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Kirwan Heights Fire Department in need of volunteers

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For more information about the Kirwan Heights Fire Department, or to volunteer, visit the department's web site at

Wednesday, Aug. 13, 2014, 9:00 p.m.

Rescue captain Mike Quinlan was 14 when he first volunteered to be a firefighter.

Nineteen years later, he still spends hours each week training and donating his time to the Kirwan Heights Fire Department. Quinlan, 33, recalled his journey on Aug. 4, while overseeing his fellow firefighters during a night of rope-rescue training at an abandoned house near the Interstate 79 interchange on Washington Pike.

“A couple of friends were firefighters and I started hanging out there and thought, ‘This is cool.' And I've been there ever since.”

But members say the number of volunteers are dwindling, and they could use some help.

“Volunteers are hard to come by. It's harder nowadays because a lot of people work two jobs and it's just hard to find volunteers. We operate completely on volunteers. Everyone's in the same struggle we are,” Deputy Chief Earle Allender said.

Fire Chief Troy Riddle, 26, said his department has lost eight members over the past few years due to members' school schedules, or people moving out of the area.

Kirwan Heights' fire department has 18 members, 12 of whom are active. They train for up to three hours each Monday night, performing tasks such as vehicle rescue and operations.

Riddle said there's more to the fire department than meets the eye.

“There's tons of training you have to go through. That's the biggest thing. But the fire department isn't just about firefighting, it's across the board.”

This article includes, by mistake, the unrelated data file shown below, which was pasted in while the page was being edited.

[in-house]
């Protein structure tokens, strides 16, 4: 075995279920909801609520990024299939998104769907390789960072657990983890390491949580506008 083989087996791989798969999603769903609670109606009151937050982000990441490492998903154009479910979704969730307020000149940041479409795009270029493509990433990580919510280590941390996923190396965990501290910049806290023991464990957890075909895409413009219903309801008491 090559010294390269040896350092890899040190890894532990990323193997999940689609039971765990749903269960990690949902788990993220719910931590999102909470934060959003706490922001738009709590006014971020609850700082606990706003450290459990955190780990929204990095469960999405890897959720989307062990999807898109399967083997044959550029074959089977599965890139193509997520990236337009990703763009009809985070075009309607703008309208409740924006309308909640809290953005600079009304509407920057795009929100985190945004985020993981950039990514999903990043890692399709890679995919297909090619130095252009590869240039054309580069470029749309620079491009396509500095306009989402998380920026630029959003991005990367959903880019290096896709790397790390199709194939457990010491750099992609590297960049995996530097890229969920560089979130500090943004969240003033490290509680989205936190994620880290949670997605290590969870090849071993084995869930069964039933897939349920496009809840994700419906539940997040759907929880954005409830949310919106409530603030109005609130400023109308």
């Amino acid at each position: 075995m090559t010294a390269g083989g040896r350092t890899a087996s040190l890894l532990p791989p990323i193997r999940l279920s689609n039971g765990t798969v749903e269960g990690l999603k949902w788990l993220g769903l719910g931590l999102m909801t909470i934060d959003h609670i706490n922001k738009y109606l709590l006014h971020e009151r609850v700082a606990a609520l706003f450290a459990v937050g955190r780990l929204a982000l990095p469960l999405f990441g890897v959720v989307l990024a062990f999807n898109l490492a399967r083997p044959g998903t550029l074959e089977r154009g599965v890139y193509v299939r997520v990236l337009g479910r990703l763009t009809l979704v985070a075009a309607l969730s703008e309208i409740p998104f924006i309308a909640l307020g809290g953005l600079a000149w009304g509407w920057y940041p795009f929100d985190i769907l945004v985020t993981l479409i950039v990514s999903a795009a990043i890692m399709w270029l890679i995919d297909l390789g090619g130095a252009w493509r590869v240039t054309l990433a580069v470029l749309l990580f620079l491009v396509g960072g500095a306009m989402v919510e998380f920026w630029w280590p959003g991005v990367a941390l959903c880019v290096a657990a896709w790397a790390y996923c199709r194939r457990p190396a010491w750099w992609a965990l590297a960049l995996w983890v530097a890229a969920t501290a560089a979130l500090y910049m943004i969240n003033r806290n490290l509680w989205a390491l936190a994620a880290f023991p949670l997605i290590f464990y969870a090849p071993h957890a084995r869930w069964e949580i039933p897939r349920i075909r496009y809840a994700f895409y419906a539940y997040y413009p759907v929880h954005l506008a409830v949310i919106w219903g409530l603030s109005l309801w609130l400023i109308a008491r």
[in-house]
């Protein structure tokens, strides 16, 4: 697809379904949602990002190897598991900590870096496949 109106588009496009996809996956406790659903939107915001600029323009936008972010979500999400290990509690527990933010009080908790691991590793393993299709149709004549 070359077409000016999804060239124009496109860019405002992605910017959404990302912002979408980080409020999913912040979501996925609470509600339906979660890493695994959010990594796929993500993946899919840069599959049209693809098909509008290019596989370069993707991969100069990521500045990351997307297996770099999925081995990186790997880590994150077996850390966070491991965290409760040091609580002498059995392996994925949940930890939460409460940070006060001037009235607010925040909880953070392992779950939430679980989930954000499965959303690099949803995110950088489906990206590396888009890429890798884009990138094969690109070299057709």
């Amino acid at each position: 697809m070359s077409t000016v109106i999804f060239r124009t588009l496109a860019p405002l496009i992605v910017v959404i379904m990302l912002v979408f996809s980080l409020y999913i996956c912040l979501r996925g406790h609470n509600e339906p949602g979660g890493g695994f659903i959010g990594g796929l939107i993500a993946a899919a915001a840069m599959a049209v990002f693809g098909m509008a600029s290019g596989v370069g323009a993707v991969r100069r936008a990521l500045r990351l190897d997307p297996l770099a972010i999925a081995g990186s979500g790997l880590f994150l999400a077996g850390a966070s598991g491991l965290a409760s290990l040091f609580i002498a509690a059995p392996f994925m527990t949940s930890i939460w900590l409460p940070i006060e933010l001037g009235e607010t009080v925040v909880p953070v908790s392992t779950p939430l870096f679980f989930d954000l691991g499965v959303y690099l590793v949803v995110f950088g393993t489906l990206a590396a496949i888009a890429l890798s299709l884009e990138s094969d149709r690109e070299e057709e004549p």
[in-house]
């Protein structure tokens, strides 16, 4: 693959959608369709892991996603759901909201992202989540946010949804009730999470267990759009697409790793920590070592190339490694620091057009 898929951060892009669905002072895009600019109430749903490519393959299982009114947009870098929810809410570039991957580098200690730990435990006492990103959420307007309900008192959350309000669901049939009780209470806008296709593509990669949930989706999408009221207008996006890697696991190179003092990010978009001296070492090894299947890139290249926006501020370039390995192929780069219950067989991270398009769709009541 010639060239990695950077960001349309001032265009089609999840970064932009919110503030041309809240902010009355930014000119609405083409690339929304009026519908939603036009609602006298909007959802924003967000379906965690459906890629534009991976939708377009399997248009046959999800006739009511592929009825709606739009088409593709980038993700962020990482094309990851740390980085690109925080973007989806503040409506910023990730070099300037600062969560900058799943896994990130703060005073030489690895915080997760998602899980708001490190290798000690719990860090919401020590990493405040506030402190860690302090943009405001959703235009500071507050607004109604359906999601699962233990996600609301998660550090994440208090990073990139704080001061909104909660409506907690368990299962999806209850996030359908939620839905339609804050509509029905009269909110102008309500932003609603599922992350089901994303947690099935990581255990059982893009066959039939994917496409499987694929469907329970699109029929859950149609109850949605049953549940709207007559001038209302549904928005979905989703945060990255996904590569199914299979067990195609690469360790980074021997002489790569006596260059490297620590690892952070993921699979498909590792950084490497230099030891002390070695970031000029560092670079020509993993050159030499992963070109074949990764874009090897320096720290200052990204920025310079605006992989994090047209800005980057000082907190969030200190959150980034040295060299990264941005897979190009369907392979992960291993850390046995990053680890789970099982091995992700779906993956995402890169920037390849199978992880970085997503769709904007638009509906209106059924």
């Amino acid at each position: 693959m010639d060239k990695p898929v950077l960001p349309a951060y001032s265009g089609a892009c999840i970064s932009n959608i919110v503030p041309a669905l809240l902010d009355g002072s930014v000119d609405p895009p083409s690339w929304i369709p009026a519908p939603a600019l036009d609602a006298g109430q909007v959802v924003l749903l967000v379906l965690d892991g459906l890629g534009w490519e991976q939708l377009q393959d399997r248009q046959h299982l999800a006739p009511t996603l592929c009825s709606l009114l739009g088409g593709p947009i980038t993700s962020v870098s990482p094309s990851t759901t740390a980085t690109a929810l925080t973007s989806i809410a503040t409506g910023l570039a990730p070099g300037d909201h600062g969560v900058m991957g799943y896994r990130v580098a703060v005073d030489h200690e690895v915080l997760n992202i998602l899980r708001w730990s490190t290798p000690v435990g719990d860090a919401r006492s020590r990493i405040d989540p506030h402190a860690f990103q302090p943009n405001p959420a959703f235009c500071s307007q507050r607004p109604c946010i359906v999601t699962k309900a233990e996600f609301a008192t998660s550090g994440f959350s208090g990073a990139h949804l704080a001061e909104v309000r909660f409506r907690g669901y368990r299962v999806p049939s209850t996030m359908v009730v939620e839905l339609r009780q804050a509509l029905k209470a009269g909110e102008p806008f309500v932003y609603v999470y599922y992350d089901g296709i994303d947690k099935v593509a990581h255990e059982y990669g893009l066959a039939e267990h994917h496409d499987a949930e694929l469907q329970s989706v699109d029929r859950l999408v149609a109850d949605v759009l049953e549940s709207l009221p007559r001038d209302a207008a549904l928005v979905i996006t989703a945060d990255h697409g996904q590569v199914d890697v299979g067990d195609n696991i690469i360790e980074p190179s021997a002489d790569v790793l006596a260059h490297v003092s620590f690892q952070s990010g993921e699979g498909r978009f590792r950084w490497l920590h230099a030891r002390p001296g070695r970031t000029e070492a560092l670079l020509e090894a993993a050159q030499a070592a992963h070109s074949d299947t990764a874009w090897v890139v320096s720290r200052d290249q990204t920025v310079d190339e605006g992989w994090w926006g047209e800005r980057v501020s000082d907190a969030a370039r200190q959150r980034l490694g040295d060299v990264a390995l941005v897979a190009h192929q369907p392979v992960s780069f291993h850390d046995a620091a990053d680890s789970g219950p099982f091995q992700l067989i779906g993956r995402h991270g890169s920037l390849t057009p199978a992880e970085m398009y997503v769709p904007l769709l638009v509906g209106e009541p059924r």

He'd be happy to have volunteers who dedicate time solely to fundraising.

“Absolutely, that's the biggest thing. Being here and being helpful,” Riddle said.

Riddle, of Scott, was named chief on Jan. 1 and joined the department when he was 14. He works as a dispatcher for Allegheny County 911.

“A couple of my friends were in it and I started with them and took it from there. When I came here 12 years ago, they were in the remodeling phase. I helped them with that, ran calls, took a bunch of classes here and learned from a lot of older guys here.”

Allender, 30, said the junior firefighting program accepts volunteers as young as 14 and perform tasks, such as retrieving items from a truck.

“The idea of the junior program is to try to get them in when they're young and interested in it. Maybe it sparks something so when they do turn 16, they can go to the state fire academy to become a firefighter,” he said.

Members cannot face live fire situations until they are at least 18 years old.

During the night's training exercises, firefighters set up a pulley system consisting of ropes connected to rescue vehicles so they could practice walking down the side of the house, which was donated to the department two months ago, and perform “raise and haul” exercises.

Quinlan said the training simulates raising or lowering someone in need of help, such as a window washer who is stuck on the side of a building.

“It's the life of a volunteer. Donate your time. Not a lot of people want to do it anymore, either. There's a lot of work and a lot of training.”

Despite the long hours, Riddle is always aware of his mission.

“It's great to help people. Sometimes it gets overwhelming, but we're all here to do one thing, that's to help the public. Be here for the public and the township as much as we can.”

Dave Mayernik Jr. is a staff writer for Trib Total Media.



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